Six Indicted In Donation Scheme Tied To NYC Mayor Eric Adams’ Campaign


Six people were charged with conspiracy for their roles in an alleged scheme designed to maximize the amount of city money directed toward New York City Mayor Eric Adams’ 2021 election campaign using straw donations, though the indictment doesn’t indicate Adams was involved.

Prosecutors allege Dwayne Montgomery, a former New York police inspector who had worked with Adams, was the leader of the scheme and potentially arranged more than two dozen straw donations—donations funded by one person but made under other peoples’ names—to maximize money going to Adams’ campaign.

The indictment alleges the six men conspired to “fraudulently obtain tens of thousands of dollars in matching funds” for Adams’ campaign “by submitting falsified campaign contribution forms to the New York City Campaign Finance Board.”

Adams isn’t implicated in the indictment, but Manhattan District Attorney Alvin Bragg said in a statement Montgomery and one of the others were seeking “influence for themselves and their associates” who hoped to do business with the city if Adams was elected; Bragg didn’t outline a motive for the other four men involved.

In the 2021 election, New York City had an eight-to-one matching program for a city resident’s first $250 donation, making each donation made by the straw donors—which was usually about $250, according to the indictment—worth about $2,000 when matched with public funds from the city Campaign Finance Board.

The six defendants are charged with conspiracy, attempted grand larceny and offering a false instrument; four of them, including Montgomery, pleaded not guilty on Friday, and the other two have not been arraigned.

Adams’ had previously been reprimanded by the Campaign Finance Board when his transition committee was fined $19,600 in May for violating campaign finance rules, including accepting donations from individuals doing business with the city and failing to wind down the committee by its deadline, the New York Times reported.

“We allege a deliberate scheme to game the system in a blatant attempt to gain power,” said Manhattan District Attorney Alvin Bragg in a statement Friday. “The New York City Campaign Finance Board program is meant to support our democracy and amplify the voices of New York City voters. When the integrity of that program is corrupted, all New Yorkers suffer.”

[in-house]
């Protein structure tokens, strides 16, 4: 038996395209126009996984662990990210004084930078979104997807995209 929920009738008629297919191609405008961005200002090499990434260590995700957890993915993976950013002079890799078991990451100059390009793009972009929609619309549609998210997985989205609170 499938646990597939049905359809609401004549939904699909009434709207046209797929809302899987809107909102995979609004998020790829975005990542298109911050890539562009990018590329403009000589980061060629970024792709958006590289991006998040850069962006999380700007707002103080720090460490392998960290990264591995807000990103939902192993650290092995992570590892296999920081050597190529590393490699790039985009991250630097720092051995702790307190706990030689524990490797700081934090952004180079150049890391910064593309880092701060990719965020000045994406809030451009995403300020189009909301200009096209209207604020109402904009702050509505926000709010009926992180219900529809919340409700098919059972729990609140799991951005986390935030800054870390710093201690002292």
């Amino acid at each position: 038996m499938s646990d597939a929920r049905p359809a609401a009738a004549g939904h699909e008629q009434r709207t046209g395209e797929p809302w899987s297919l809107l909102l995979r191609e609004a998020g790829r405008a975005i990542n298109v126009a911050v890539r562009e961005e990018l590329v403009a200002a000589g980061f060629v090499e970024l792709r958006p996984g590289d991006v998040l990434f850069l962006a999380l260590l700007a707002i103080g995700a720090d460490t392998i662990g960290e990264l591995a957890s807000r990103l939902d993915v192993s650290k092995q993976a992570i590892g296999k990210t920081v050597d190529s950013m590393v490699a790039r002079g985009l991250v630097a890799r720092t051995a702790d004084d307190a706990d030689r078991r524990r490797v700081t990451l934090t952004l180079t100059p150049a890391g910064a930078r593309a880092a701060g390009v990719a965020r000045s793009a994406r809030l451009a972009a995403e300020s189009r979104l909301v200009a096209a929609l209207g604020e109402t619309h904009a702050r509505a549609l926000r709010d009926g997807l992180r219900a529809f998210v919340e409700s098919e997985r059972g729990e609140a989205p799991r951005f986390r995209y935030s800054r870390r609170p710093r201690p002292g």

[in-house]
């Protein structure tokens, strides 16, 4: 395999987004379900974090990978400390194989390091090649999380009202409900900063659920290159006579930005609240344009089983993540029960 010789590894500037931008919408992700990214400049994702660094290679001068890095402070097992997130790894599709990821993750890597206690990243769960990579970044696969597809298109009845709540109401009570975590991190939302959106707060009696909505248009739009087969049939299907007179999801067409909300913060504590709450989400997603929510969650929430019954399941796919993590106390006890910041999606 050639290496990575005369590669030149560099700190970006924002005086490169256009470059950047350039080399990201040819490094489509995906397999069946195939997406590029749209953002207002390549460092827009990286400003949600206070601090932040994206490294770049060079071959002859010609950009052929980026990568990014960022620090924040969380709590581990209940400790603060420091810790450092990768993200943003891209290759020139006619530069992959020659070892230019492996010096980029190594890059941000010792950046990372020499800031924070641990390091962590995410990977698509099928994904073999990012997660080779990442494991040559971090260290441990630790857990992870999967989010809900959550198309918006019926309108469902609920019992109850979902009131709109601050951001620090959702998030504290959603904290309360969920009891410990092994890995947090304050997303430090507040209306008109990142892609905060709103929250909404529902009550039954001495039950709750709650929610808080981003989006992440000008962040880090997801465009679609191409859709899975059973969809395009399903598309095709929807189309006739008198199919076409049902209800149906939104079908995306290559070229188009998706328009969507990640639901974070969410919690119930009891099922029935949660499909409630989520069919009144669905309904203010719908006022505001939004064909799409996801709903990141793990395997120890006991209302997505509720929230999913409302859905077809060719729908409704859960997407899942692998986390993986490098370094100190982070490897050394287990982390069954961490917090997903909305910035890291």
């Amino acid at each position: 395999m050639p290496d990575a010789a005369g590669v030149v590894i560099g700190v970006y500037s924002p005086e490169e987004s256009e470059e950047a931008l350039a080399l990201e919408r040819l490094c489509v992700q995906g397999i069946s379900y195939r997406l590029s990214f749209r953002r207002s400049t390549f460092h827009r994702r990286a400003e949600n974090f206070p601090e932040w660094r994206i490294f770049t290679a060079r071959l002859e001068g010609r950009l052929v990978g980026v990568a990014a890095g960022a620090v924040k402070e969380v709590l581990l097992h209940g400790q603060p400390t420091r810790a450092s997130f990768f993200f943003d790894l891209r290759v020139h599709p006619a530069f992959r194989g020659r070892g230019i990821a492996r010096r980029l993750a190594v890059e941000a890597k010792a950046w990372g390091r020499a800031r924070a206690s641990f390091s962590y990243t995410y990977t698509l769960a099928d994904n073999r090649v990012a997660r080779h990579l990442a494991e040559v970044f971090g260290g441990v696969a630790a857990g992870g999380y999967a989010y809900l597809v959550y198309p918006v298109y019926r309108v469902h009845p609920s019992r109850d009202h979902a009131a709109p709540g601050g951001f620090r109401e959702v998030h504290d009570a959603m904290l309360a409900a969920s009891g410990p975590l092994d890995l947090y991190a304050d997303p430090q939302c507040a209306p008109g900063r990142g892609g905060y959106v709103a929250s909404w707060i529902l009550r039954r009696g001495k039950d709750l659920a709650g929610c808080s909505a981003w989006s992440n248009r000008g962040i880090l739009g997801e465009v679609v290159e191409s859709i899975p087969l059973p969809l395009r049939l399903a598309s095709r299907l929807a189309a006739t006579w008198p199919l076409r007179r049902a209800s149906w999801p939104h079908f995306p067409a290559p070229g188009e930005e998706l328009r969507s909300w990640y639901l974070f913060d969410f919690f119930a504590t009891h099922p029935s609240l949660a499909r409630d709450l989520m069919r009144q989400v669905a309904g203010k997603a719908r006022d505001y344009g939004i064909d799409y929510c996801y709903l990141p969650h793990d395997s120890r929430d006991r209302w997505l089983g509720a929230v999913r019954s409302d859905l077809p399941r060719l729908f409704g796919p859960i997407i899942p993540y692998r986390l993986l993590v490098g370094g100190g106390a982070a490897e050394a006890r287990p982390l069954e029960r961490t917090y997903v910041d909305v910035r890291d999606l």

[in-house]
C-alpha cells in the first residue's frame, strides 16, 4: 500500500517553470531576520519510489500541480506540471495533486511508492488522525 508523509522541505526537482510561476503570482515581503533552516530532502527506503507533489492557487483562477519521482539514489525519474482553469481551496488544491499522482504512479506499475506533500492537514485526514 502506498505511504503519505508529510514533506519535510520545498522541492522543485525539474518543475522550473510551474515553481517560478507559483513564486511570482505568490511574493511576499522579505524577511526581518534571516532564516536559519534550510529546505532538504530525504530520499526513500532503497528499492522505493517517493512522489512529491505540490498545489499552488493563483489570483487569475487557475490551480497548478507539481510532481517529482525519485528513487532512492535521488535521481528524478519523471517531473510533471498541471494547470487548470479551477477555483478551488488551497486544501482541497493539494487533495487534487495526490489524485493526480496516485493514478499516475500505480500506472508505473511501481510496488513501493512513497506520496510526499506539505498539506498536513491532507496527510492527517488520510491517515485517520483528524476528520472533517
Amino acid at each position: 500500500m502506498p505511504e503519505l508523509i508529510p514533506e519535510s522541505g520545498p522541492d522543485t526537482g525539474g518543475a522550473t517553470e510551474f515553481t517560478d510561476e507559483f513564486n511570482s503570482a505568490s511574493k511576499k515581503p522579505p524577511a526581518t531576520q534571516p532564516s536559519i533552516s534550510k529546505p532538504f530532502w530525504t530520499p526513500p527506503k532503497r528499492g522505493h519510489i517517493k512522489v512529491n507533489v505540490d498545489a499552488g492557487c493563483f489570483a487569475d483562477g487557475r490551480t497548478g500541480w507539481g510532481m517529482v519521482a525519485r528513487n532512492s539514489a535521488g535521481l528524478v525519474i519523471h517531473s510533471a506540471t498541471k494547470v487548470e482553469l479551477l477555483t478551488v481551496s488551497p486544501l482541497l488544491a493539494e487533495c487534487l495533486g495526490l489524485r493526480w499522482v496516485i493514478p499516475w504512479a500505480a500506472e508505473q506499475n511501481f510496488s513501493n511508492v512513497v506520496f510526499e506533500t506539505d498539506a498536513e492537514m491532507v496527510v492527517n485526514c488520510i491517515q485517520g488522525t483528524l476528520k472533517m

“There is no indication that the campaign or the mayor is involved in this case or under investigation. The campaign always held itself to the highest standards and we would never tolerate these actions,” Evan Thies, a spokesperson for Adams’ campaign, told NBC News.

Adams was elected as New York City mayor in 2021, beating out 12 other candidates in a highly-contested election. There were at least 23 straw donors in this scheme, according to the indictment. New York City’s campaign finance match program is designed to allow a more diverse pool of candidates to run for office and encourage them to fundraise from average citizens rather than high-brow donors, according to the program website. The program is available to anyone running for municipal office—like mayor, public advocate, borough president—as long as the candidate collects a minimum number of contributions from their area and raises a minimum amount of qualifying contributions from residents. There is a limit on the amount of public funds each candidate can receive—just over $7 million for the mayor—and the money can only be spent to further their campaign.

Indictment (Manhattan District Attorney)

6 charged in alleged straw donor scheme to benefit NYC Mayor Eric Adams’ campaign (NBC News)

6 charged in alleged straw donor scheme to help get Eric Adams elected New York City mayor (AP)

Eric Adams’s Transition Team Is Fined $19,600 for Violations (New York Times)

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